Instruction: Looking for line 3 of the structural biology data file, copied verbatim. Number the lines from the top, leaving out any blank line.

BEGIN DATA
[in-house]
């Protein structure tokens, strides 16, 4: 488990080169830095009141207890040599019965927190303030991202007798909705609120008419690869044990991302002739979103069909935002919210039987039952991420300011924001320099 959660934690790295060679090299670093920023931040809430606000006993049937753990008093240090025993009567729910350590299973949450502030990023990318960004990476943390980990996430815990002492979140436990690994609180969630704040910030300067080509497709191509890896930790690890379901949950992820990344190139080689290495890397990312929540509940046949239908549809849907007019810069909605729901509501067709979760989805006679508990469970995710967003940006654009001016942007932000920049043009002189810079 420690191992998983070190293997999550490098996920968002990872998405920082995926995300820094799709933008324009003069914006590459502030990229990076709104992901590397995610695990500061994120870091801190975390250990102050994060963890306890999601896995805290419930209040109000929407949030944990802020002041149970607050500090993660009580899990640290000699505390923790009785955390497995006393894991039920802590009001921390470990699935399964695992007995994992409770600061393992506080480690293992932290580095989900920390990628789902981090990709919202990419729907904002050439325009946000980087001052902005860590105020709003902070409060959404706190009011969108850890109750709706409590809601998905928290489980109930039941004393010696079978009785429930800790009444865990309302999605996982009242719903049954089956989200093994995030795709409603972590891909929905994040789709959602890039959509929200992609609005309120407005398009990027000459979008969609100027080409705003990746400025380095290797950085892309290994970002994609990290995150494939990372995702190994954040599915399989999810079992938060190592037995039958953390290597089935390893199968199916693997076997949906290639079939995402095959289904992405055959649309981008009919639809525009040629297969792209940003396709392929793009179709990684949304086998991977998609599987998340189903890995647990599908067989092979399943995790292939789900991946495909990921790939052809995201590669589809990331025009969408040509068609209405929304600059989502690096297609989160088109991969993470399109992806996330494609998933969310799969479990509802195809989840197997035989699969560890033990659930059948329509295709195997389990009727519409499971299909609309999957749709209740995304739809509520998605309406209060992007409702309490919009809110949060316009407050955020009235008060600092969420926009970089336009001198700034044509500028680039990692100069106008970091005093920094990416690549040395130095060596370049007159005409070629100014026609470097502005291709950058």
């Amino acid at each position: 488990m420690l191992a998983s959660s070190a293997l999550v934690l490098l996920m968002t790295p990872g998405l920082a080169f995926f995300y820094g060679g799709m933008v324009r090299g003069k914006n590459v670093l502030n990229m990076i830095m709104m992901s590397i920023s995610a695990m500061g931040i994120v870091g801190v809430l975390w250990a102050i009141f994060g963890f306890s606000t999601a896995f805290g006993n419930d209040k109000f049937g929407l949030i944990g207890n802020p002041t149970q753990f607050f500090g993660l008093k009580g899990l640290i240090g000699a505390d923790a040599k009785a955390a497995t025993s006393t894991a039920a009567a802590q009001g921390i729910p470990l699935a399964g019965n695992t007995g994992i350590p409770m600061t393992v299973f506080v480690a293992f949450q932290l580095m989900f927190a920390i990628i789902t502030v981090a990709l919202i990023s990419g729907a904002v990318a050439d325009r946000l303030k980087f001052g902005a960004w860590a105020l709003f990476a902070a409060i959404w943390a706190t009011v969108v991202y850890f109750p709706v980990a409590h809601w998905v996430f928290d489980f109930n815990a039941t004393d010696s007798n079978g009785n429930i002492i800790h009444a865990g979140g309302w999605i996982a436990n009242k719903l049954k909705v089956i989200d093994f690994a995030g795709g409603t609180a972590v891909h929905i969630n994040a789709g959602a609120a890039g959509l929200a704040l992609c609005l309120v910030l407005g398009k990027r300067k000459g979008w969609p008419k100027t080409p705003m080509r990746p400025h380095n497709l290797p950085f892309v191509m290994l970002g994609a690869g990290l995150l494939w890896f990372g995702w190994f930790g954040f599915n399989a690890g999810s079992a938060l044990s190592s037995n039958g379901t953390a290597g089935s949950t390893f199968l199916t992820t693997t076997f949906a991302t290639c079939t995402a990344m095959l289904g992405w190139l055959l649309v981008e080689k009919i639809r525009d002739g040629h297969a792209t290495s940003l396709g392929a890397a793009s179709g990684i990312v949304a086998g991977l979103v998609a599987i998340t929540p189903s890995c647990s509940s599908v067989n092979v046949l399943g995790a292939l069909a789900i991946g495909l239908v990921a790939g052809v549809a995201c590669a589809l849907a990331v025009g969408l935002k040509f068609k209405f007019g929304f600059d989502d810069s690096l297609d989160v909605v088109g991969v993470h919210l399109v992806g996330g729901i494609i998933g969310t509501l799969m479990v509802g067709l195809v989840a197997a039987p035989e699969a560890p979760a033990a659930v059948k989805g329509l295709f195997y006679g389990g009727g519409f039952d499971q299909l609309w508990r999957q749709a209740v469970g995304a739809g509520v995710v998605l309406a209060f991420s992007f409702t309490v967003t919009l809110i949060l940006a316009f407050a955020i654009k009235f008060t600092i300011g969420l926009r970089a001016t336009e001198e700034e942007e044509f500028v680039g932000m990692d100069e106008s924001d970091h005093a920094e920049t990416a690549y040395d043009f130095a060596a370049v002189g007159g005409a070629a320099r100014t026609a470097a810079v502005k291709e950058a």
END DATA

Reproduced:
């Amino acid at each position: 488990m420690l191992a998983s959660s070190a293997l999550v934690l490098l996920m968002t790295p990872g998405l920082a080169f995926f995300y820094g060679g799709m933008v324009r090299g003069k914006n590459v670093l502030n990229m990076i830095m709104m992901s590397i920023s995610a695990m500061g931040i994120v870091g801190v809430l975390w250990a102050i009141f994060g963890f306890s606000t999601a896995f805290g006993n419930d209040k109000f049937g929407l949030i944990g207890n802020p002041t149970q753990f607050f500090g993660l008093k009580g899990l640290i240090g000699a505390d923790a040599k009785a955390a497995t025993s006393t894991a039920a009567a802590q009001g921390i729910p470990l699935a399964g019965n695992t007995g994992i350590p409770m600061t393992v299973f506080v480690a293992f949450q932290l580095m989900f927190a920390i990628i789902t502030v981090a990709l919202i990023s990419g729907a904002v990318a050439d325009r946000l303030k980087f001052g902005a960004w860590a105020l709003f990476a902070a409060i959404w943390a706190t009011v969108v991202y850890f109750p709706v980990a409590h809601w998905v996430f928290d489980f109930n815990a039941t004393d010696s007798n079978g009785n429930i002492i800790h009444a865990g979140g309302w999605i996982a436990n009242k719903l049954k909705v089956i989200d093994f690994a995030g795709g409603t609180a972590v891909h929905i969630n994040a789709g959602a609120a890039g959509l929200a704040l992609c609005l309120v910030l407005g398009k990027r300067k000459g979008w969609p008419k100027t080409p705003m080509r990746p400025h380095n497709l290797p950085f892309v191509m290994l970002g994609a690869g990290l995150l494939w890896f990372g995702w190994f930790g954040f599915n399989a690890g999810s079992a938060l044990s190592s037995n039958g379901t953390a290597g089935s949950t390893f199968l199916t992820t693997t076997f949906a991302t290639c079939t995402a990344m095959l289904g992405w190139l055959l649309v981008e080689k009919i639809r525009d002739g040629h297969a792209t290495s940003l396709g392929a890397a793009s179709g990684i990312v949304a086998g991977l979103v998609a599987i998340t929540p189903s890995c647990s509940s599908v067989n092979v046949l399943g995790a292939l069909a789900i991946g495909l239908v990921a790939g052809v549809a995201c590669a589809l849907a990331v025009g969408l935002k040509f068609k209405f007019g929304f600059d989502d810069s690096l297609d989160v909605v088109g991969v993470h919210l399109v992806g996330g729901i494609i998933g969310t509501l799969m479990v509802g067709l195809v989840a197997a039987p035989e699969a560890p979760a033990a659930v059948k989805g329509l295709f195997y006679g389990g009727g519409f039952d499971q299909l609309w508990r999957q749709a209740v469970g995304a739809g509520v995710v998605l309406a209060f991420s992007f409702t309490v967003t919009l809110i949060l940006a316009f407050a955020i654009k009235f008060t600092i300011g969420l926009r970089a001016t336009e001198e700034e942007e044509f500028v680039g932000m990692d100069e106008s924001d970091h005093a920094e920049t990416a690549y040395d043009f130095a060596a370049v002189g007159g005409a070629a320099r100014t026609a470097a810079v502005k291709e950058a």